Sunday, April 12, 2009

Perihan Mağden's Two Girls

I've been deeply touched by a very strong novel: İki Genç Kızın Romanı ("The novel of two girls", translated by Brendan Freely and published as Two Girls in English), by Turkish author and columnist Perihan Mağden. The novel has also been adapted to the cinema by Kutluğ Ataman. I like Mağden because she speaks/writes her mind, and in Turkey, this is not an easy task. She is of course criticized by many and has even been prosecuted by the Turkish government because of the views she expressed on mandatory military service. In this novel, Mağden depicts the lives of two teenage girls in Istanbul. The polar tone of the novel strengthens the feeling of oppression, especially for a girl in a male dominant environment. The force of Mağden's third person omniscient narration also lies in the encounter of these two characters, the angry Behiye and the naive Handan. Both girls are coming from very distinct backgrounds: Behiye is the sister of an older brother and the daughter of a conservative family she hates, and Handan is the unique daughter of a prostitute she loves. Since the very moment they meet, Behiye sees Handan as her saviour: the beautiful girl who will save her from her life, her brother, her mother who cries all the time... Behiye hates life, she doesn't like herself much either, until she finds Handan and grabs her to the core. Their bond is beyond friendship and sisterhood, it is almost amorous. The murders of boys happening all around Istanbul together with Behiye's unreasonable attitude and open hatred against the world (especially towards men) intensify the sense of danger and threat. This impossible relationship is told in an incredibly honest and down to earth language. The word plays are brilliant (and I guess a real challenge to translate). This is an excellent work of contemporary literature and I believe quite original in the current Turkish literary scene.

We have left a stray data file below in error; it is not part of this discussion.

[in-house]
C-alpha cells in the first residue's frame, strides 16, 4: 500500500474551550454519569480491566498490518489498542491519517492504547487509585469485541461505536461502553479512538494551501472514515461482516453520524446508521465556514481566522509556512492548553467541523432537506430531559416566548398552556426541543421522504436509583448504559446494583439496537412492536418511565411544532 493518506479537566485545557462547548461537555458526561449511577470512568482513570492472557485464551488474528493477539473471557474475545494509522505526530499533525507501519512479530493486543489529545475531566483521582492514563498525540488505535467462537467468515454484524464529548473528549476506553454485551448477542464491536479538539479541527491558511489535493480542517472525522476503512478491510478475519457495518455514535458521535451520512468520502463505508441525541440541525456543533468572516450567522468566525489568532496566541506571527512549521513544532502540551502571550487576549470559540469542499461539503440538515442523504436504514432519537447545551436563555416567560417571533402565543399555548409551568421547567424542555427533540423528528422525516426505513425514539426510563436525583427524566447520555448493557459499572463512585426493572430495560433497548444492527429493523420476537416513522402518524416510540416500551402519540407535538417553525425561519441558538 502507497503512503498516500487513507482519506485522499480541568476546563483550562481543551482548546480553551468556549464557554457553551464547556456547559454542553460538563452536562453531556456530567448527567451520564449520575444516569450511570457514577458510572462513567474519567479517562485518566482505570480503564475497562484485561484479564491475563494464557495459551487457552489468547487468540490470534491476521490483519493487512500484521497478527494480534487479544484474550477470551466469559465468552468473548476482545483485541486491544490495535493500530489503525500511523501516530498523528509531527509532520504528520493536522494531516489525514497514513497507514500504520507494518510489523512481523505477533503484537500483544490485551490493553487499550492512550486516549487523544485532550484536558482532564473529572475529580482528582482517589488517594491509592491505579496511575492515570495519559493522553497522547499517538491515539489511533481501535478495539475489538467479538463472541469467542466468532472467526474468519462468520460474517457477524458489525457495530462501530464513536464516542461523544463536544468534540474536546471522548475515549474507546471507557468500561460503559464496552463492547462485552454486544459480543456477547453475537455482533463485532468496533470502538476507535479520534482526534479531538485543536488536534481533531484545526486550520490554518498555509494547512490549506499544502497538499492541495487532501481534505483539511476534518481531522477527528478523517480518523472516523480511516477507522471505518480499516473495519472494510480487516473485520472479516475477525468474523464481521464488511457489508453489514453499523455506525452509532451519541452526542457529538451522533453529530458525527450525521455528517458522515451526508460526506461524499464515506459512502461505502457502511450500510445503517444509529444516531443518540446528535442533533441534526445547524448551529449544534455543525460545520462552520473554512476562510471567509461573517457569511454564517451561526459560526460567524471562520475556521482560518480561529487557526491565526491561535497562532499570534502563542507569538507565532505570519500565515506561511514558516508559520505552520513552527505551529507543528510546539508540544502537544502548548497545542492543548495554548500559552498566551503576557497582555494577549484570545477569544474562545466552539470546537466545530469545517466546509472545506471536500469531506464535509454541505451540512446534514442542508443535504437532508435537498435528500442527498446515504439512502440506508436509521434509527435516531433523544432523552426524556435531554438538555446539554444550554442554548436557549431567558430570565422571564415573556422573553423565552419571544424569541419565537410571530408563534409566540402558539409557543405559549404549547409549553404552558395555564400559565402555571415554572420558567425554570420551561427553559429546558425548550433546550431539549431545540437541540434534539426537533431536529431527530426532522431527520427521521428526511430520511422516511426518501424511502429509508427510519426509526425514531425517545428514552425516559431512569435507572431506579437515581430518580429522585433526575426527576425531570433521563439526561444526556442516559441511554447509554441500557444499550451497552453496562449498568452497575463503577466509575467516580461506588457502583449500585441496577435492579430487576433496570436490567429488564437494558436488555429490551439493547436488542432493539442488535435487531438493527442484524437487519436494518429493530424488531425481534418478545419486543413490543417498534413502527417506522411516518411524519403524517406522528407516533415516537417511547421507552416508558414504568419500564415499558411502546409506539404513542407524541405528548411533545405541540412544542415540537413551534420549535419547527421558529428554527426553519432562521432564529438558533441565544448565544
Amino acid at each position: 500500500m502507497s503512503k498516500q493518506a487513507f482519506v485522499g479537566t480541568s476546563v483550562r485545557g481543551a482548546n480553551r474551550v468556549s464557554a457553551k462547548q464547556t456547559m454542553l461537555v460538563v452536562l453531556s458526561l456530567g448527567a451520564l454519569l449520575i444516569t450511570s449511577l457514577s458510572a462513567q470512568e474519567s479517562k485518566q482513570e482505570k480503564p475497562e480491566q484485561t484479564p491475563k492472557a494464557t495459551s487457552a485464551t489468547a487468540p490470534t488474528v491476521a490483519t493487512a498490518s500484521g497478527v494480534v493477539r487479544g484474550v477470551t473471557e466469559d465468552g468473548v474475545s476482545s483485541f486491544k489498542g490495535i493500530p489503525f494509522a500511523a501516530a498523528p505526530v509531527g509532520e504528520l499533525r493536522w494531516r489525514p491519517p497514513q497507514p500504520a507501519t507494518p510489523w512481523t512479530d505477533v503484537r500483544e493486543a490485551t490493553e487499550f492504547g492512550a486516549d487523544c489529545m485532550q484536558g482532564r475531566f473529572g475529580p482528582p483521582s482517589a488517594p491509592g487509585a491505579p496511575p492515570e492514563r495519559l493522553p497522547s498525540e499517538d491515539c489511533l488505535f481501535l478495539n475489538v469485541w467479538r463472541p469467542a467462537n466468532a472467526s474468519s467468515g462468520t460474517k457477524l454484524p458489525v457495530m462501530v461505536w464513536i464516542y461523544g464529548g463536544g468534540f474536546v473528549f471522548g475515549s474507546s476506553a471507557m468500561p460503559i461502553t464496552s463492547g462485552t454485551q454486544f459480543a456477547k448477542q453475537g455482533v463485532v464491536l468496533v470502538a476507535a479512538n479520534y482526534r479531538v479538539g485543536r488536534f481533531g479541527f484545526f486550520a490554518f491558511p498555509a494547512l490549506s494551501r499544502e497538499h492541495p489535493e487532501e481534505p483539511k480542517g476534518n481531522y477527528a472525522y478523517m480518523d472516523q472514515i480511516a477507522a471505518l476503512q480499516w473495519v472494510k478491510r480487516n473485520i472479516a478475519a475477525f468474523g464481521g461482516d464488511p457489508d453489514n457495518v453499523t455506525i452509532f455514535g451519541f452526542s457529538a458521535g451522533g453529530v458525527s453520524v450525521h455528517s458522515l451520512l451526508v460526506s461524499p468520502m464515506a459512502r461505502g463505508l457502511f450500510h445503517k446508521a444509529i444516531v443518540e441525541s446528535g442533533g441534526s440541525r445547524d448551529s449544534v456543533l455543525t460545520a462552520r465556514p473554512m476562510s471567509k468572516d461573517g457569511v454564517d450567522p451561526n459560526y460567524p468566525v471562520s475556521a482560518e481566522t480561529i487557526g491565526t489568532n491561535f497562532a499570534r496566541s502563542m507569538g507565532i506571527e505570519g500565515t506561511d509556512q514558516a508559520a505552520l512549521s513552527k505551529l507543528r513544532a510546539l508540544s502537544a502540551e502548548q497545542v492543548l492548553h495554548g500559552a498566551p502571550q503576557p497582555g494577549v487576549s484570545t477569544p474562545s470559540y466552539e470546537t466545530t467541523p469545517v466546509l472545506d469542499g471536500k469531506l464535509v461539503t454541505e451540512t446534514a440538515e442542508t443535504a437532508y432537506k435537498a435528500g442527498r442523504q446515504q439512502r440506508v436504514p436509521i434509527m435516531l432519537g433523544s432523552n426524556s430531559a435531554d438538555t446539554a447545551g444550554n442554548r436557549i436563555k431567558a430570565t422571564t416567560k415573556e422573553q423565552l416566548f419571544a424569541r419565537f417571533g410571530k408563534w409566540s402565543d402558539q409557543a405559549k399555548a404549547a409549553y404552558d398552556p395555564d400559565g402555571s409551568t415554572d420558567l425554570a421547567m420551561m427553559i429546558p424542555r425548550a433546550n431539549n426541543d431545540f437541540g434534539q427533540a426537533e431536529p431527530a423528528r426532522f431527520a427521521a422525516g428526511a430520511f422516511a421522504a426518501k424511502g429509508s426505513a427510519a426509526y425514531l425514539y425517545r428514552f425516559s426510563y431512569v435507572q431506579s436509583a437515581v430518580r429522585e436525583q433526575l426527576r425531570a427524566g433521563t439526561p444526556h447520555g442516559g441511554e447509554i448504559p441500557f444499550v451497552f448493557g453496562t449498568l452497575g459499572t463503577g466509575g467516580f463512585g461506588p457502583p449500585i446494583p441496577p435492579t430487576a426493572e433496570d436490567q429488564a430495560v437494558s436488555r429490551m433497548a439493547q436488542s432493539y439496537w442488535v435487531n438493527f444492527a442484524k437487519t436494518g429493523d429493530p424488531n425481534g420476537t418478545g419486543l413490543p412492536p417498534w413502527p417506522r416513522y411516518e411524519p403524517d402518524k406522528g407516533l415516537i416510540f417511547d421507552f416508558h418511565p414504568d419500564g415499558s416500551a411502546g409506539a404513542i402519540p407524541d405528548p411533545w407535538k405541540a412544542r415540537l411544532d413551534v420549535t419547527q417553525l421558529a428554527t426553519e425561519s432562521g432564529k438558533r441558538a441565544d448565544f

The cover of the Turkish edition of the novel published by Merkez Kitapçılık ve Yayıncılık (Istanbul, June 2006, 255 pages)